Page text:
Students will learn about stories on the web that highlight data and the rationale for using a free online creation tool called Piktochart. Then they will create their own data visualization using this tool.
- Students will create a multimedia data visualization.
- Students will appropriately source images from the internet.
- Students will describe which stories can be enhanced by this type of data.
Common Core State Standards
|CCSS.ELA-LITERACY.CCRA.W.6||Use technology, including the internet, to produce and publish writing and to interact and collaborate with others.|
|CCSS.ELA-LITERACY.CCRA.W.7||Conduct short as well as more sustained research projects based on focused questions, demonstrating understanding of the subject under investigation.|
|CCSS.ELA-LITERACY.SL.9-10.5||Make strategic use of digital media (e.g., textual, graphical, audio, visual and interactive elements) in presentations to enhance understanding of findings, reasoning and evidence and to add interest.|
100 minutes, with possible time at home to finish project work
Materials / resources
- Computer access with internet
- A Piktochart account (can be tied to an existing Google account)
- Slideshow: Creating Infographics with Piktochart
- Handout: Creating an Infographic
- Rubric: Creating an Infographic
1. Introduction — 15 minutes (or more)
If students have not been instructed in data journalism, have them review the lesson “Principles of Design Basics” for how to place design elements effectively. In addition, the News Gathering module has several related data journalism lessons.
Take an informal poll of the class asking the following questions:
- How many of you have made a poster for one of your classes?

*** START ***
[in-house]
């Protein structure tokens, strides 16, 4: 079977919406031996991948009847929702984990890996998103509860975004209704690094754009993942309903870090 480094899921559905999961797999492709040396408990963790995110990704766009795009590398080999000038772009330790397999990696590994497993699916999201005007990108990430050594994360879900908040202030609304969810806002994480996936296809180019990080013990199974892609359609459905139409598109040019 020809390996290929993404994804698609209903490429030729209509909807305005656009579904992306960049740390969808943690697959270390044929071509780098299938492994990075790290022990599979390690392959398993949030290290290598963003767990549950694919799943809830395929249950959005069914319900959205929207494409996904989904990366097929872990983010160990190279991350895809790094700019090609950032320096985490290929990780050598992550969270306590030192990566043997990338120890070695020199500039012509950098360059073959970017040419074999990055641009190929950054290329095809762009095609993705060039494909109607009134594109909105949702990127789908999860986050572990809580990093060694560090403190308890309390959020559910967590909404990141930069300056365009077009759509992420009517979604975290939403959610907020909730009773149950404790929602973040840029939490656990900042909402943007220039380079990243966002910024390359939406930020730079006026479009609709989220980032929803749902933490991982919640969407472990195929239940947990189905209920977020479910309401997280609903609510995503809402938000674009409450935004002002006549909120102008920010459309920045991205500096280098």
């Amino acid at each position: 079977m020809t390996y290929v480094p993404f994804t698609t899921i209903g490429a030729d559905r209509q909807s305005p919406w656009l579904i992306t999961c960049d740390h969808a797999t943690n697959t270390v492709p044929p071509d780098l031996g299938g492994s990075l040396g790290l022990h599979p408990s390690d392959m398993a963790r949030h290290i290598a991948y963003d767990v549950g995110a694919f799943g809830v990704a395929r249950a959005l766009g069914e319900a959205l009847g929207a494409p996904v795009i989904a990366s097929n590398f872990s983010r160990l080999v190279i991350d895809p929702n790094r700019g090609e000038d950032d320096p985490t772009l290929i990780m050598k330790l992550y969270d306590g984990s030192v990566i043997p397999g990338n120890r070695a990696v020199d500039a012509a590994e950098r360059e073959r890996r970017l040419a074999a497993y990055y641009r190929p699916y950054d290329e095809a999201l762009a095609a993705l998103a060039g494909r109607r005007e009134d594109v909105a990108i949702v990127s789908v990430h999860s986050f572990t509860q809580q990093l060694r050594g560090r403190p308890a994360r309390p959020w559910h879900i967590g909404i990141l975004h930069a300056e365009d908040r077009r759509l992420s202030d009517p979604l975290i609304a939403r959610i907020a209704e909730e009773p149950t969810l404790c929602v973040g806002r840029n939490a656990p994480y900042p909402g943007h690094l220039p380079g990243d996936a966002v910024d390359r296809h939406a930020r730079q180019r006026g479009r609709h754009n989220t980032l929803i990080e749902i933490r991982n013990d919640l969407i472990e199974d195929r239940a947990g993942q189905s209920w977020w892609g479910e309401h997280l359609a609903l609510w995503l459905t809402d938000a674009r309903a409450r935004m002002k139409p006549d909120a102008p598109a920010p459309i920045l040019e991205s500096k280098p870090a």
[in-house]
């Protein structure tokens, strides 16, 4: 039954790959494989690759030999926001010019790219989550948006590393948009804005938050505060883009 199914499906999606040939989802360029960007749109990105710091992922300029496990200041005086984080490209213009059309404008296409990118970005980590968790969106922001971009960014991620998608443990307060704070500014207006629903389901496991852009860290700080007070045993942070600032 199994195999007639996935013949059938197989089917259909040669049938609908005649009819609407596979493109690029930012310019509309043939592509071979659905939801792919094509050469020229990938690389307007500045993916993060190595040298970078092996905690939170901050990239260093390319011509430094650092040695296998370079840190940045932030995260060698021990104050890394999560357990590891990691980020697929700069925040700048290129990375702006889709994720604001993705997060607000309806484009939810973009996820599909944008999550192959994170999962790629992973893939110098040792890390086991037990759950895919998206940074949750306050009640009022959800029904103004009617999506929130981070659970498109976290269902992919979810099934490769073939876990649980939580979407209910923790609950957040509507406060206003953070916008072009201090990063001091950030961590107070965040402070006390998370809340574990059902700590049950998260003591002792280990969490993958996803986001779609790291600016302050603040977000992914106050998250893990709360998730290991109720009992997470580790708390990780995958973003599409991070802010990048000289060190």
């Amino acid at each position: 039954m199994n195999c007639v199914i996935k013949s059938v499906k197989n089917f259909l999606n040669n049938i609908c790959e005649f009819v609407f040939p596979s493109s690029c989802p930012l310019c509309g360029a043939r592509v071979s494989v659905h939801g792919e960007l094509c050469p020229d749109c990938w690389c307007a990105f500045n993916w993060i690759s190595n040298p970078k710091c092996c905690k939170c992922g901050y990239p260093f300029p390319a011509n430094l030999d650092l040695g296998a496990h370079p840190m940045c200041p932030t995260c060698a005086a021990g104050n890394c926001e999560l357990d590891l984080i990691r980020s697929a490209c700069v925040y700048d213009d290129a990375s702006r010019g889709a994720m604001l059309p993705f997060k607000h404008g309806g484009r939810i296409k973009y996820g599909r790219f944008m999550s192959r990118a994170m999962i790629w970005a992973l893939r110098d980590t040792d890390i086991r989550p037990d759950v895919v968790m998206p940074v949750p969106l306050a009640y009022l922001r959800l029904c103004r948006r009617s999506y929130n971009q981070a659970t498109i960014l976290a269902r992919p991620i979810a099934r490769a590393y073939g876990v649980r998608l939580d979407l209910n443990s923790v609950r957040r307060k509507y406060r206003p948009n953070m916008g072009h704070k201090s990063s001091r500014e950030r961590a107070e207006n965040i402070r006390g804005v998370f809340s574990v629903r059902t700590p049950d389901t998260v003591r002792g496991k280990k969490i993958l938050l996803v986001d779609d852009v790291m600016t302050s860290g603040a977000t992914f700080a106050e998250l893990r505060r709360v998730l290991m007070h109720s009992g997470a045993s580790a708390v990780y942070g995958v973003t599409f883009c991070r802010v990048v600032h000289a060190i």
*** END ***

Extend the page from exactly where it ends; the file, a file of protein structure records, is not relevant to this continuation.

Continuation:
- How many of those posters included research?
- How many of those posters were so tightly packed with information that it was hard to read (dare I say ugly)?
Continue with these questions:
- What was the point of doing a poster?
- If the poster is hard to read, then doesn’t that defeat the purpose?
We’ll be working today on an online tool called Piktochart that will allow you to easily put together this sort of information.
Begin by showing the one-minute intro video on the Piktochart Website
Then browse through the gallery on the Piktochart website, showing students a good sampling of other infographics.
(This is a good time to ask students if they know of the CARP design principles – if they seem unsure, the teacher should review them as you look through the gallery: Contrast, Alignment, Repetition, Proximity).
After showing the examples, have students discuss in small groups which kinds of stories/projects would lend themselves to this type of data visualization. Collect and share answers from each group; you might consider asking each group to present one of their ideas with a paper or whiteboard mock-up.
The teacher can show the examples on slides two and three of the slideshow presentation to demonstrate how other schools have used Piktochart. You might also consider having students examine these examples in small groups and then report back to the class with their analysis.